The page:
The verdict could not have been clearer. Last November, more than 80 percent of Oakland voters approved Measure FF, thereby raising the city's minimum wage from $9 to $12.25 an hour. It was a resounding victory for Lift Up Oakland; the coalition of labor unions and community organizations that sponsored the ballot proposal; for progressives who supported the cause; and, of course, for the upwards of 40,000 workers who are expected to receive a raise as a result.
But on March 2, when the new minimum wage kicks in, many Oakland restaurant owners say they will raise menu prices — by more than 20 percent in some cases — to finance the wage increase. Local restaurateurs have widely disparate views on how much of a price hike they think will be necessary, and some of their conclusions about the impact of the minimum wage contradict the analysis of labor economists, who have tended to downplay the impact that minimum wage hikes have on restaurants.
In addition, a growing number of restaurant owners are using the minimum wage increase as an opportunity to address a longstanding pay inequity in the dining industry. They describe a common scenario in which servers, whose paychecks have traditionally been bolstered by tip revenue, earn far higher incomes than cooks and other back-of-the-house employees, who generally benefit very little, if at all, from tips. Restaurateurs say the result is that a part-time server who waits tables at a busy, upscale restaurant might make two or even three times as much money per hour as someone who's working long hours as a line cook.
Fred Sassen and his wife Elizabeth Sassen are the co-owners and chefs at Homestead, a quintessentially Bay Area kind of farm-to-table restaurant in which the couple make their own cheeses and bake their own bread. Sassen said that while he supports the minimum wage increase, he believes that if he doesn't make dramatic structural changes at his restaurant, implementing a higher minimum wage for servers would ultimately go against the spirit of the law, the intent of which was to benefit a business's lowest-paid workers.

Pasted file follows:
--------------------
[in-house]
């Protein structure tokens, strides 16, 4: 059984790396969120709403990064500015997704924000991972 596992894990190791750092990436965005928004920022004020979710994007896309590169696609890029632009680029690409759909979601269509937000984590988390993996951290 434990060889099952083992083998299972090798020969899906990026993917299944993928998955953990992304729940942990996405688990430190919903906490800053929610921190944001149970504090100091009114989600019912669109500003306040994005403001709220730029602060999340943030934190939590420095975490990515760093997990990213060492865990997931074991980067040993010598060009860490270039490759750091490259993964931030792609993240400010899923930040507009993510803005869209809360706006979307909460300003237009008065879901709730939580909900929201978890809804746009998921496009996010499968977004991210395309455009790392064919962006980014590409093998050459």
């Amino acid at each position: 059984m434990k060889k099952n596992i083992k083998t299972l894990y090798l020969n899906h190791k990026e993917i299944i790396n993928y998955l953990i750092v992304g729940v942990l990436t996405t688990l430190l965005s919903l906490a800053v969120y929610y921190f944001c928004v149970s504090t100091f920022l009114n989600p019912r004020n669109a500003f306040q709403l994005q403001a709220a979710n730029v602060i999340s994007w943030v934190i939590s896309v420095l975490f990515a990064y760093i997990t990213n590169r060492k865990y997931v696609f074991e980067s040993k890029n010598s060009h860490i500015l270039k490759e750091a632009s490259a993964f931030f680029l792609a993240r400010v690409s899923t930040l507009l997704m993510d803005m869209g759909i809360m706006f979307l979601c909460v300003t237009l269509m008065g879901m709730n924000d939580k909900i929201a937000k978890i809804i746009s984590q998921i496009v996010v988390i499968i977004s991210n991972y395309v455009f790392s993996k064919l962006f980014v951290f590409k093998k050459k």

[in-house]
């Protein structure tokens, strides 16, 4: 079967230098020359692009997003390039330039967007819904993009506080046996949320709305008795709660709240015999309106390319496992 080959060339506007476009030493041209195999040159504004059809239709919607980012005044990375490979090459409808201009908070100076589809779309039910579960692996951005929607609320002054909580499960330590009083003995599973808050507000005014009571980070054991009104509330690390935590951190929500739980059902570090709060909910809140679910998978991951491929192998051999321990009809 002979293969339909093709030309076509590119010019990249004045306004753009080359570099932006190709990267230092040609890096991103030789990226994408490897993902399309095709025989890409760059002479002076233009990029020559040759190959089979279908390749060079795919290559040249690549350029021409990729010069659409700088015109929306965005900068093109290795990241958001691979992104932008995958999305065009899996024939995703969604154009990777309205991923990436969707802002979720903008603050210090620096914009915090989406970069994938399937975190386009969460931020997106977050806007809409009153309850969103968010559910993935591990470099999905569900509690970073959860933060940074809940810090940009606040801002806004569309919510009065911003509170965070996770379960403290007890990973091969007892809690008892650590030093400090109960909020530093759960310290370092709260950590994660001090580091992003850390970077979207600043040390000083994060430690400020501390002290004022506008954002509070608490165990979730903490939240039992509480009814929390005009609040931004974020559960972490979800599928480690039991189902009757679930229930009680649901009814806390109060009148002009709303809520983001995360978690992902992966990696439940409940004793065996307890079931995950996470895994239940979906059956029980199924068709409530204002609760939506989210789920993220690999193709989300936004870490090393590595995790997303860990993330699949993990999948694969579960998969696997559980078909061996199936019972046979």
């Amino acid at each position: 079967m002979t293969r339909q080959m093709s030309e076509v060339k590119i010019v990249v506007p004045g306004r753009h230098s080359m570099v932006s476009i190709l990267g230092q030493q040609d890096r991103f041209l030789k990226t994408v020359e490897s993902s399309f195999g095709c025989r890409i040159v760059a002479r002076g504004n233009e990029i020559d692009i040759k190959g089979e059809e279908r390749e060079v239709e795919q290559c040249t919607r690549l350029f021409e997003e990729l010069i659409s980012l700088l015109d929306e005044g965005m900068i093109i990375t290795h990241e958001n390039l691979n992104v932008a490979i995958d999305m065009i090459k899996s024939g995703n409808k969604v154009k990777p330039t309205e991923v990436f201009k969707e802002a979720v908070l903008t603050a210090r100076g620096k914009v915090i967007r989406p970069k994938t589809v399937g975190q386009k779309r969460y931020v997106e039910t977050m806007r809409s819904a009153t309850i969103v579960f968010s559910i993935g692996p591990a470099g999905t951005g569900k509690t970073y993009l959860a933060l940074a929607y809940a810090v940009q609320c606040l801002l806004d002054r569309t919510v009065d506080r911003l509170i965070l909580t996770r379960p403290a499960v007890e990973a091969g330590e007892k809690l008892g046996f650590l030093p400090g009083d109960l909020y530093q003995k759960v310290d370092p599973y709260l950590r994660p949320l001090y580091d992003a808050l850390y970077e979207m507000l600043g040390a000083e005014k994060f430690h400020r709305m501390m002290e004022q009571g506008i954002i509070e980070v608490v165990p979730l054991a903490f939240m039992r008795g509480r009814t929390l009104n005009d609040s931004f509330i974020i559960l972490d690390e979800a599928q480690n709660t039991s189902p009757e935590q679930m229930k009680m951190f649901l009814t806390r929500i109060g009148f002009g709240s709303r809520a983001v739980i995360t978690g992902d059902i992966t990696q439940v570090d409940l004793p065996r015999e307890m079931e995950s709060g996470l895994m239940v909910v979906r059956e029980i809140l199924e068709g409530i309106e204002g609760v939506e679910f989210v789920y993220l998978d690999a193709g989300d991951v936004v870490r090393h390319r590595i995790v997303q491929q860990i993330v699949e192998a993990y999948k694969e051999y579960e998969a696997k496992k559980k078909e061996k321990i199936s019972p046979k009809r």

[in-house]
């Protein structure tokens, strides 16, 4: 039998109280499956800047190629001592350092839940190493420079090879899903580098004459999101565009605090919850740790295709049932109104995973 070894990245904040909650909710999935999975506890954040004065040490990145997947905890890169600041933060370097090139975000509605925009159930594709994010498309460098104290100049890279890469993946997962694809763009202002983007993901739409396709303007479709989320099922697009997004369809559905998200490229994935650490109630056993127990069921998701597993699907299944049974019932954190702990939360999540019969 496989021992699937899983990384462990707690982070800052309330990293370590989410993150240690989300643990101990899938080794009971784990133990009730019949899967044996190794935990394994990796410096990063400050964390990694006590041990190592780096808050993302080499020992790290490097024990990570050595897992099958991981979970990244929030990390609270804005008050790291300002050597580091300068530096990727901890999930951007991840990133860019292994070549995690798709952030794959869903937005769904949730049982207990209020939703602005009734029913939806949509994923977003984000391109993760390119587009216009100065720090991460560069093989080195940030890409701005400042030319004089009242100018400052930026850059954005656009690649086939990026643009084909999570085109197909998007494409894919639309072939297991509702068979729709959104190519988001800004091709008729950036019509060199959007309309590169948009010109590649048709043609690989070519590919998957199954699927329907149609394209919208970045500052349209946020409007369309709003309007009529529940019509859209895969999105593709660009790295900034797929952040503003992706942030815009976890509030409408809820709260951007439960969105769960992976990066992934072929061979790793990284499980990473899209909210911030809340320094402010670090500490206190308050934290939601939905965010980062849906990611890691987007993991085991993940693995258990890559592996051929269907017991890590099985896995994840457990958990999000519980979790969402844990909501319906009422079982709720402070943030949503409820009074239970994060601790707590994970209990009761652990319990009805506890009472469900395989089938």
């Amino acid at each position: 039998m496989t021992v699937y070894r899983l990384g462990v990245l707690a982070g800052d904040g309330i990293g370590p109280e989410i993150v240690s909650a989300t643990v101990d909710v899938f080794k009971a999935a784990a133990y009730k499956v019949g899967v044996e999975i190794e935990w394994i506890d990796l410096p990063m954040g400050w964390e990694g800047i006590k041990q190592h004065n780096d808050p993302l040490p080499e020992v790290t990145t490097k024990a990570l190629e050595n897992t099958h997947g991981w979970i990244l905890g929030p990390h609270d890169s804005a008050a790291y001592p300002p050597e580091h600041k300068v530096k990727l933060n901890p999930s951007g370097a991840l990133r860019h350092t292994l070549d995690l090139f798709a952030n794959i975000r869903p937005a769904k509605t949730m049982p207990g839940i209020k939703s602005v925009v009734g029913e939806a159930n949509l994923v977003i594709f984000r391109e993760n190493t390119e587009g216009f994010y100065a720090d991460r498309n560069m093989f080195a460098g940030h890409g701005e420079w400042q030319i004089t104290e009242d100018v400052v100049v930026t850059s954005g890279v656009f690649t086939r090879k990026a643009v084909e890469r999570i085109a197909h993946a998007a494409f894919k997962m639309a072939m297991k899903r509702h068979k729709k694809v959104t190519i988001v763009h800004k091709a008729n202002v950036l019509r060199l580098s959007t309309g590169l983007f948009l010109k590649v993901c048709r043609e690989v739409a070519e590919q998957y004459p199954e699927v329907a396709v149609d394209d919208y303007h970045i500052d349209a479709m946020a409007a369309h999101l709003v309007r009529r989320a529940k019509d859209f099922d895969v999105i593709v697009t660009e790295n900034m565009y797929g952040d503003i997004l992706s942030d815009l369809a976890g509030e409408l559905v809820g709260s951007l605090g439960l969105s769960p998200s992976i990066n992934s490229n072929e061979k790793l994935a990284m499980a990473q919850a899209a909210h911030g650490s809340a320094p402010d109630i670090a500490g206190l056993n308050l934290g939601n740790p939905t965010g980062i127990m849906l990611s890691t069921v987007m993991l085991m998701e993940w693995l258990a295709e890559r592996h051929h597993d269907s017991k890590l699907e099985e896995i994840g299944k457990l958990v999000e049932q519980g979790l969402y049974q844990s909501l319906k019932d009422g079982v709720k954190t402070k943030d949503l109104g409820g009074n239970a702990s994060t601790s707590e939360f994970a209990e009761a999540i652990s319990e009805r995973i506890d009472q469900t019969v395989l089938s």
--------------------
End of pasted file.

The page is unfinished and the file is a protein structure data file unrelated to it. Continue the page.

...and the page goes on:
According to Sassen, the only employees at Homestead whose base pay is currently $9 an hour are the servers, whom he estimates also take home between $25 to $45 an hour in tips on top of that, which comes out to an effective wage of roughly $35 to $55 an hour. That's in stark contrast to Sassen's cooks, who generally only make about $15 an hour — more than the minimum, but barely a living wage in a city with an increasingly high cost of living.
Sassen argues that a straightforward implementation of the minimum wage increase would only benefit the workers who already get paid the most, thereby widening the existing pay gap at his establishment. And so he and his wife plan to implement an alternative: On March 2, they will raise the price of everything on the menu by 20 percent, and eliminate tipping altogether. With that added revenue generated by the price increase, the Sassens plan to give all of their back-of-the-house employees a raise — to as much as $18 an hour. But their servers will experience a substantial pay cut. Instead of $35 to $55 an hour, they'll be paid a base wage of between $18 and $24 an hour — and will receive no tips.
Homestead is one of a handful of mostly higher-end Oakland restaurants that are planning to move toward this tip-free model. It's a radical step, and one that's sure to spark controversy — both from the segment of the dining public that likes to tip waiters and waitresses for good service, as well as from labor activists who say that restaurant owners like Sassen are using the minimum wage hike as an excuse to unfairly slash servers' pay.
But the move by Homestead and other restaurants also raises broader questions that the minimum wage hike is now — inadvertently, perhaps — prompting both restaurant owners and customers to grapple with. For example, which employees at a restaurant are responsible for creating the most "value," in terms of what a customer experiences when he or she eats out — and are those employees compensated accordingly?
Lev Delany, chef and co-owner of Chop Bar in the Jack London district, explained that he hoped the overwhelming support for Measure FF meant that voters were saying they support a living wage and are willing to pay for it through higher prices, rather than that they want to force business owners to pay their staff more out of some pile of money restaurateurs are secretly hoarding.
"They need to put their money where their mouth is," Delany said.
Even if you accept Sassen's conclusions about tipping, the high wages that servers at restaurants like Homestead receive are not representative of the nation's food industry as a whole. Indeed, ever since a massive fast-food-worker strike in New York City two years ago sparked a nationwide movement — including protests in Oakland — the plight of the typical restaurant worker has received more and more attention.
According to a report published in October by the Restaurant Opportunities Centers (ROC) United, a national organization that advocates on behalf of restaurant workers, more than a quarter of Oakland restaurant workers who were surveyed received food stamps or some other form of public assistance, and more than a third didn't have the money to purchase an adequate amount of food to eat — a bitter irony for folks who spend most of their waking hours cooking for and serving food to others.
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